Source: http://www.pressat.co.uk/releases/blueberry-chutney-handpicked-by-marks-spencer-022362d688cf17b59fd04dc1ff012854/#ixzz3WoNJBXiX

Dartmouth Food Festival 2015

Friday 23 – Sunday 25 October 2015

The Dartmouth Food Festival is back for 2015 with a tempting blend of West Country produce, top chefs and engaging foodie talks and events.

The free festival, launched in 2003, takes place on October 23-25 2015. The festival sees around 20,000 people flock to the town each year and is paradise for food fans with more than 100 South West producers showcasing their delicious produce, a packed programme of events and a line up of celebrated chefs demonstrating their skills and inspiring festival goers.

Over the festival weekend, Dartmouth will play host to some of the UK’s top food writers and personalities in the ‘Eat Your Words’ talks and tastings. Events will take place in the Flavel Church, in the centre of Dartmouth.

Visitors can get hands on and stock up on skills in cookery workshops – from filleting a fish to baking the perfect scone, there’s something to suit all home cooks. It’s not just about the food either, the festival will offer a programme of drinks tastings and events for those who want to brush up on their knowledge.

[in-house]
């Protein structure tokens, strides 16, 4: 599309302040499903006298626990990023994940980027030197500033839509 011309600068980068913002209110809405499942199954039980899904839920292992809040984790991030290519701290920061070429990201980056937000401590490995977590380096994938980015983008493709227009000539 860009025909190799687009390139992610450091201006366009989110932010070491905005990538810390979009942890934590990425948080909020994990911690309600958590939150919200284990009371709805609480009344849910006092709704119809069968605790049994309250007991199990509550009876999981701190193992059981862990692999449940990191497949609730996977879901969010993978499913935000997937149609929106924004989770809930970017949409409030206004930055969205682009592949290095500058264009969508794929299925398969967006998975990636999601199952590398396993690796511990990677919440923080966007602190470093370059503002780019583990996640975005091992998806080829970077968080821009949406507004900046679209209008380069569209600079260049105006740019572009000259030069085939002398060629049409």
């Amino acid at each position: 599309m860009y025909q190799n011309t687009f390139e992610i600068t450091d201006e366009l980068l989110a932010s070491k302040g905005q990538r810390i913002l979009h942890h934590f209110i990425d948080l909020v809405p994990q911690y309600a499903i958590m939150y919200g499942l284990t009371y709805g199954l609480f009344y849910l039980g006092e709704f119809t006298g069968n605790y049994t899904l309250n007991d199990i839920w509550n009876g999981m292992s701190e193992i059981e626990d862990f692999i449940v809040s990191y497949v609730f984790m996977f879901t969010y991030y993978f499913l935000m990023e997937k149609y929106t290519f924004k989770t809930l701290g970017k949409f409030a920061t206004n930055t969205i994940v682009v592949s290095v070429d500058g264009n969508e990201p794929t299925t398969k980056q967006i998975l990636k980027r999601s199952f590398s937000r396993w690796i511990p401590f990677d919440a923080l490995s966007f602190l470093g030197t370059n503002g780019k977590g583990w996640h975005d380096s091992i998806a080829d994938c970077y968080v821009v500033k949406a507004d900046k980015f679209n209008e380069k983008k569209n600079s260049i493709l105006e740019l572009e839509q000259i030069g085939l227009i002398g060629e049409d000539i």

Richard Hunt, chef and proprietor of the Devon Scone Company comments, “The Dartmouth Food Festival showcases all the best produce from the West Country. It is always a must for my calendar, as the whole atmosphere and welcome from the residents and visitors to the festival creates a buzz and passion that is nothing short of inspiring.”

As well as fabulous food in the exhibitor marquees, Royal Avenue Gardens and across the festival, many of Dartmouth’s renowned restaurants will be running special menus and other events.

A programme of children’s activities will be running in the Royal Avenue Gardens. Activities take place all day and are free.

Entry to the festival is free with a charge for some events.  Dartmouth Food Festival relies on the generous support of festival sponsors.

Full details at www.dartmouthfoodfestival.com

Twitter: @DartFoodFest

Facebook: www.facebook.com/DartmouthFoodFestival